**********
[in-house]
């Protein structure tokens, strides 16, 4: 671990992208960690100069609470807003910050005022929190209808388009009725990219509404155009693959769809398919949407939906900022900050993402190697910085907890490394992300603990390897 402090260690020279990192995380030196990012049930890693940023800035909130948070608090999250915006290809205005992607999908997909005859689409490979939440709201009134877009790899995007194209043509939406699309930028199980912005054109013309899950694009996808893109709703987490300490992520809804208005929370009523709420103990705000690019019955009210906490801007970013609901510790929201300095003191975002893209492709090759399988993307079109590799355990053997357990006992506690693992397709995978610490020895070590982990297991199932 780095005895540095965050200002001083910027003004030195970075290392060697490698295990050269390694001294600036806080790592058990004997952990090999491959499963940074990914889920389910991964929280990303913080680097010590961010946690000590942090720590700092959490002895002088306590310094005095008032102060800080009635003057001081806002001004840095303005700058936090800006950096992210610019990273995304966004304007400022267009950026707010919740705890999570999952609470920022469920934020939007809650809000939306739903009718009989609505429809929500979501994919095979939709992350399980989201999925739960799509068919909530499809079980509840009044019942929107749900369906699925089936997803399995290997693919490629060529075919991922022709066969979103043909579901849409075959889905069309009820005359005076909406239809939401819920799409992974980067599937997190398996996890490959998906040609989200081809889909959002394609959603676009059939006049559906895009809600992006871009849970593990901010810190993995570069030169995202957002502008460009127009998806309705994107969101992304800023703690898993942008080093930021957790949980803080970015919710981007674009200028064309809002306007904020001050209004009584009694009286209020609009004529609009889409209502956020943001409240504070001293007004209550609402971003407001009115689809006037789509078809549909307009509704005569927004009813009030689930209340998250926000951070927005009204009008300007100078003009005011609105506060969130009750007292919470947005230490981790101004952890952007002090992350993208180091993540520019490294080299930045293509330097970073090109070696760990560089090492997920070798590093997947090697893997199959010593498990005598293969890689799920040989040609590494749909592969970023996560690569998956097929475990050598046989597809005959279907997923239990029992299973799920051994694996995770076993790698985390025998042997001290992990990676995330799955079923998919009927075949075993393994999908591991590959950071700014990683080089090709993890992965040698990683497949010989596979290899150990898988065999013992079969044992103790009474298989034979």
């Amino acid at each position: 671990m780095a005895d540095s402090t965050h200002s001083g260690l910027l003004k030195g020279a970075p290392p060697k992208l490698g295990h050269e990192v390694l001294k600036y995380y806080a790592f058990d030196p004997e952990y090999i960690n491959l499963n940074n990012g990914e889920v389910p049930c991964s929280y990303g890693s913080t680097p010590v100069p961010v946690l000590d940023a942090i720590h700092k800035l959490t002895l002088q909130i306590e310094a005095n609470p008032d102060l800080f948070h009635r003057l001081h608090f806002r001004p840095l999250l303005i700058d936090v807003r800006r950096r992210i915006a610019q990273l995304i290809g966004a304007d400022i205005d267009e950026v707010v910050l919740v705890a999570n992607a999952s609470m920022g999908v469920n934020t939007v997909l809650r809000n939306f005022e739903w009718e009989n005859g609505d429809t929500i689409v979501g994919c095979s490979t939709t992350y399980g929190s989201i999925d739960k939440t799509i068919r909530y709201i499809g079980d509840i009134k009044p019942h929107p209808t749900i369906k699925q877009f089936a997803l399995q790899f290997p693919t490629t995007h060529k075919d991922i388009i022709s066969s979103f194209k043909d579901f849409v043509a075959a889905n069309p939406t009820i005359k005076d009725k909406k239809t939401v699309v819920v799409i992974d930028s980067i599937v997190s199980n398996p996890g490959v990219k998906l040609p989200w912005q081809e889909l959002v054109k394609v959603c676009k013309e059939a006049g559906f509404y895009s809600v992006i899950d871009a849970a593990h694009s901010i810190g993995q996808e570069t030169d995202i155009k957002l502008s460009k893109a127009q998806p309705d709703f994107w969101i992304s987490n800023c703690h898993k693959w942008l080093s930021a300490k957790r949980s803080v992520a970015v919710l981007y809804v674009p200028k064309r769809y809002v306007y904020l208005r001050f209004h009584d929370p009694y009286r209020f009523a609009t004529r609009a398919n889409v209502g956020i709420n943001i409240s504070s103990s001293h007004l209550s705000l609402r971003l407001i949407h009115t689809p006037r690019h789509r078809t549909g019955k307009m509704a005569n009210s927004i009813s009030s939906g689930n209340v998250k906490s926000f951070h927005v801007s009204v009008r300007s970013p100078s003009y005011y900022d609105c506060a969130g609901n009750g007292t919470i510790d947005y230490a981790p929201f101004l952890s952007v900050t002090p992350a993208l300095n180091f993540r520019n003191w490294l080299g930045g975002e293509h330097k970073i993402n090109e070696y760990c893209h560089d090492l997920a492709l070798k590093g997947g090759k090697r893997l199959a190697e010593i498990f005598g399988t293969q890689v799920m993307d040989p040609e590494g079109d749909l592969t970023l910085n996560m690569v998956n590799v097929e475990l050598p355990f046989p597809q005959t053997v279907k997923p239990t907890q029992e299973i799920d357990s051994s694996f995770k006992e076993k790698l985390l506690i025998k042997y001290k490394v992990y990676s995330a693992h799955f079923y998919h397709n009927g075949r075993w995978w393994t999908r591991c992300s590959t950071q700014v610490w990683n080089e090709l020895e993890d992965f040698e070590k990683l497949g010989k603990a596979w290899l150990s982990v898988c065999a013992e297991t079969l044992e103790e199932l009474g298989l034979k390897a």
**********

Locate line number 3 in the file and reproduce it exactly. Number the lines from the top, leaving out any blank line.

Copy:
């Amino acid at each position: 671990m780095a005895d540095s402090t965050h200002s001083g260690l910027l003004k030195g020279a970075p290392p060697k992208l490698g295990h050269e990192v390694l001294k600036y995380y806080a790592f058990d030196p004997e952990y090999i960690n491959l499963n940074n990012g990914e889920v389910p049930c991964s929280y990303g890693s913080t680097p010590v100069p961010v946690l000590d940023a942090i720590h700092k800035l959490t002895l002088q909130i306590e310094a005095n609470p008032d102060l800080f948070h009635r003057l001081h608090f806002r001004p840095l999250l303005i700058d936090v807003r800006r950096r992210i915006a610019q990273l995304i290809g966004a304007d400022i205005d267009e950026v707010v910050l919740v705890a999570n992607a999952s609470m920022g999908v469920n934020t939007v997909l809650r809000n939306f005022e739903w009718e009989n005859g609505d429809t929500i689409v979501g994919c095979s490979t939709t992350y399980g929190s989201i999925d739960k939440t799509i068919r909530y709201i499809g079980d509840i009134k009044p019942h929107p209808t749900i369906k699925q877009f089936a997803l399995q790899f290997p693919t490629t995007h060529k075919d991922i388009i022709s066969s979103f194209k043909d579901f849409v043509a075959a889905n069309p939406t009820i005359k005076d009725k909406k239809t939401v699309v819920v799409i992974d930028s980067i599937v997190s199980n398996p996890g490959v990219k998906l040609p989200w912005q081809e889909l959002v054109k394609v959603c676009k013309e059939a006049g559906f509404y895009s809600v992006i899950d871009a849970a593990h694009s901010i810190g993995q996808e570069t030169d995202i155009k957002l502008s460009k893109a127009q998806p309705d709703f994107w969101i992304s987490n800023c703690h898993k693959w942008l080093s930021a300490k957790r949980s803080v992520a970015v919710l981007y809804v674009p200028k064309r769809y809002v306007y904020l208005r001050f209004h009584d929370p009694y009286r209020f009523a609009t004529r609009a398919n889409v209502g956020i709420n943001i409240s504070s103990s001293h007004l209550s705000l609402r971003l407001i949407h009115t689809p006037r690019h789509r078809t549909g019955k307009m509704a005569n009210s927004i009813s009030s939906g689930n209340v998250k906490s926000f951070h927005v801007s009204v009008r300007s970013p100078s003009y005011y900022d609105c506060a969130g609901n009750g007292t919470i510790d947005y230490a981790p929201f101004l952890s952007v900050t002090p992350a993208l300095n180091f993540r520019n003191w490294l080299g930045g975002e293509h330097k970073i993402n090109e070696y760990c893209h560089d090492l997920a492709l070798k590093g997947g090759k090697r893997l199959a190697e010593i498990f005598g399988t293969q890689v799920m993307d040989p040609e590494g079109d749909l592969t970023l910085n996560m690569v998956n590799v097929e475990l050598p355990f046989p597809q005959t053997v279907k997923p239990t907890q029992e299973i799920d357990s051994s694996f995770k006992e076993k790698l985390l506690i025998k042997y001290k490394v992990y990676s995330a693992h799955f079923y998919h397709n009927g075949r075993w995978w393994t999908r591991c992300s590959t950071q700014v610490w990683n080089e090709l020895e993890d992965f040698e070590k990683l497949g010989k603990a596979w290899l150990s982990v898988c065999a013992e297991t079969l044992e103790e199932l009474g298989l034979k390897a």